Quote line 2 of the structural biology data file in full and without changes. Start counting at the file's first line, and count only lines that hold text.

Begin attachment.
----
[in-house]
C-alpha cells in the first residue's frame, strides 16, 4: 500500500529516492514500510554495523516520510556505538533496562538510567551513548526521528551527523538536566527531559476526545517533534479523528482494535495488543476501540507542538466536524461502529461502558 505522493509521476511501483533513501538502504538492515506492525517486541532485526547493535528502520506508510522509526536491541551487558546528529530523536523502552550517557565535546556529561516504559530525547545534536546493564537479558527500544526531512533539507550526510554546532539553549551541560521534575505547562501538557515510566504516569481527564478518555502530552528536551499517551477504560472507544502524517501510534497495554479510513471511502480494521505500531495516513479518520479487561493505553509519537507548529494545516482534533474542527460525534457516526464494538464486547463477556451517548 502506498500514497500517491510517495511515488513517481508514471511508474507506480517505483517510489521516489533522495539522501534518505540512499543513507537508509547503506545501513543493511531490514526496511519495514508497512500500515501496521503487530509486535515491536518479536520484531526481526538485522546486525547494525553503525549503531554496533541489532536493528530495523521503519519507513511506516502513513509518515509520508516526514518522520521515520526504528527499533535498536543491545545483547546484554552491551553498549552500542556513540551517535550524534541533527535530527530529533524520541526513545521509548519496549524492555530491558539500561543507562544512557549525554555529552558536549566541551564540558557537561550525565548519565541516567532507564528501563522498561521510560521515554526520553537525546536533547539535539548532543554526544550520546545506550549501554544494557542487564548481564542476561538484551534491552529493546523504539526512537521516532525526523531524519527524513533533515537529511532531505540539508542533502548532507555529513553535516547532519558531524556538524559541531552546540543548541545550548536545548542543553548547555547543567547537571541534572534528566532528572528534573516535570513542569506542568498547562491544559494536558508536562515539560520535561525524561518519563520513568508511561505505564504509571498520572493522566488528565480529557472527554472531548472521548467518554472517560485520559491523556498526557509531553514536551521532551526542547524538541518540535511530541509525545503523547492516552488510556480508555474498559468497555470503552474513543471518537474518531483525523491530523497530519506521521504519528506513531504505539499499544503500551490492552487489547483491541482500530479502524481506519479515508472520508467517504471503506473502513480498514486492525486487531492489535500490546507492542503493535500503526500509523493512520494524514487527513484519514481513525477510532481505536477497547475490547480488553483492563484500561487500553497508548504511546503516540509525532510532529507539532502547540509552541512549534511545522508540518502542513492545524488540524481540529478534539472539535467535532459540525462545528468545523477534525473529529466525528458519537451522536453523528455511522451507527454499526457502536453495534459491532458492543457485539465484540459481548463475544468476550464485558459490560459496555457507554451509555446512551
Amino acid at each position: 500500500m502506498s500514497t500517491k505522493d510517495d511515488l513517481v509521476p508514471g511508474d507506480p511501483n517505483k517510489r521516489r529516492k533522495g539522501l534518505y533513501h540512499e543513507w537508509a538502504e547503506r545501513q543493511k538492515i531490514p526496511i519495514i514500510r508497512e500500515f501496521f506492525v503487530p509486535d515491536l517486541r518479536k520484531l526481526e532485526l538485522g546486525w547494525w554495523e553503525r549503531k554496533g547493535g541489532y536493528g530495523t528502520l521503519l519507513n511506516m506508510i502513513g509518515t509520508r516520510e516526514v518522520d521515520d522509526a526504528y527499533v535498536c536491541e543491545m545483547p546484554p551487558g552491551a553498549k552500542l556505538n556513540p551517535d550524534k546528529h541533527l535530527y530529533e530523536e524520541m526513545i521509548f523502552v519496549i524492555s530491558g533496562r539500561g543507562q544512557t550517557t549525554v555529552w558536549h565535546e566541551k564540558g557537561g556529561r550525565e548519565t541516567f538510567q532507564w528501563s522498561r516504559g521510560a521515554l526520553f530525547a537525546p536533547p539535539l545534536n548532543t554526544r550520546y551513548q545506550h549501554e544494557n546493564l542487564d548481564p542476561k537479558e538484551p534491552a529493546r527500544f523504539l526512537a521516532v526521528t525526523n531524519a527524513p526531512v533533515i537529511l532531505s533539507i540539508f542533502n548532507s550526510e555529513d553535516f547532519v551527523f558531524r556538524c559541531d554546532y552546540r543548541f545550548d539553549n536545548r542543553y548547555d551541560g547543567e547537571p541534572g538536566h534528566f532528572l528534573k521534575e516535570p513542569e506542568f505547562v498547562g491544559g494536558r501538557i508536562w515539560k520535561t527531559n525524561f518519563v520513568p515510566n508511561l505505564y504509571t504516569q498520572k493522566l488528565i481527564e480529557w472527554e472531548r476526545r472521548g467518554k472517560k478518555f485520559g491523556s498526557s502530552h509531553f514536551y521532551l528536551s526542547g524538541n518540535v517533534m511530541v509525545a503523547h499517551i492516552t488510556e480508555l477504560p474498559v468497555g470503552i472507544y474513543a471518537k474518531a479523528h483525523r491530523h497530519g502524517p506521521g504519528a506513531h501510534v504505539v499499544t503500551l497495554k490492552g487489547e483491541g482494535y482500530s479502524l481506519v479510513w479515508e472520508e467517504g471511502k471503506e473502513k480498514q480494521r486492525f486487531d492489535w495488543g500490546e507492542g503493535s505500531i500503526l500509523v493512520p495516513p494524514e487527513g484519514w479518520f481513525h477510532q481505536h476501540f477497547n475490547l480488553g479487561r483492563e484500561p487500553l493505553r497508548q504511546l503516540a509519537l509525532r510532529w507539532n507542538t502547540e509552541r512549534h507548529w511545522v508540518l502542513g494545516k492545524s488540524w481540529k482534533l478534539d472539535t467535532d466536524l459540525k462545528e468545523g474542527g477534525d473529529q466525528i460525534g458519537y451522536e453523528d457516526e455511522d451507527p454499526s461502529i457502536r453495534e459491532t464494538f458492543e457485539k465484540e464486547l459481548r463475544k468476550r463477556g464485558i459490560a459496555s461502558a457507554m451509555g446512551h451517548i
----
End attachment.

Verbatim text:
C-alpha cells in the first residue's frame, strides 16, 4: 500500500529516492514500510554495523516520510556505538533496562538510567551513548526521528551527523538536566527531559476526545517533534479523528482494535495488543476501540507542538466536524461502529461502558 505522493509521476511501483533513501538502504538492515506492525517486541532485526547493535528502520506508510522509526536491541551487558546528529530523536523502552550517557565535546556529561516504559530525547545534536546493564537479558527500544526531512533539507550526510554546532539553549551541560521534575505547562501538557515510566504516569481527564478518555502530552528536551499517551477504560472507544502524517501510534497495554479510513471511502480494521505500531495516513479518520479487561493505553509519537507548529494545516482534533474542527460525534457516526464494538464486547463477556451517548 502506498500514497500517491510517495511515488513517481508514471511508474507506480517505483517510489521516489533522495539522501534518505540512499543513507537508509547503506545501513543493511531490514526496511519495514508497512500500515501496521503487530509486535515491536518479536520484531526481526538485522546486525547494525553503525549503531554496533541489532536493528530495523521503519519507513511506516502513513509518515509520508516526514518522520521515520526504528527499533535498536543491545545483547546484554552491551553498549552500542556513540551517535550524534541533527535530527530529533524520541526513545521509548519496549524492555530491558539500561543507562544512557549525554555529552558536549566541551564540558557537561550525565548519565541516567532507564528501563522498561521510560521515554526520553537525546536533547539535539548532543554526544550520546545506550549501554544494557542487564548481564542476561538484551534491552529493546523504539526512537521516532525526523531524519527524513533533515537529511532531505540539508542533502548532507555529513553535516547532519558531524556538524559541531552546540543548541545550548536545548542543553548547555547543567547537571541534572534528566532528572528534573516535570513542569506542568498547562491544559494536558508536562515539560520535561525524561518519563520513568508511561505505564504509571498520572493522566488528565480529557472527554472531548472521548467518554472517560485520559491523556498526557509531553514536551521532551526542547524538541518540535511530541509525545503523547492516552488510556480508555474498559468497555470503552474513543471518537474518531483525523491530523497530519506521521504519528506513531504505539499499544503500551490492552487489547483491541482500530479502524481506519479515508472520508467517504471503506473502513480498514486492525486487531492489535500490546507492542503493535500503526500509523493512520494524514487527513484519514481513525477510532481505536477497547475490547480488553483492563484500561487500553497508548504511546503516540509525532510532529507539532502547540509552541512549534511545522508540518502542513492545524488540524481540529478534539472539535467535532459540525462545528468545523477534525473529529466525528458519537451522536453523528455511522451507527454499526457502536453495534459491532458492543457485539465484540459481548463475544468476550464485558459490560459496555457507554451509555446512551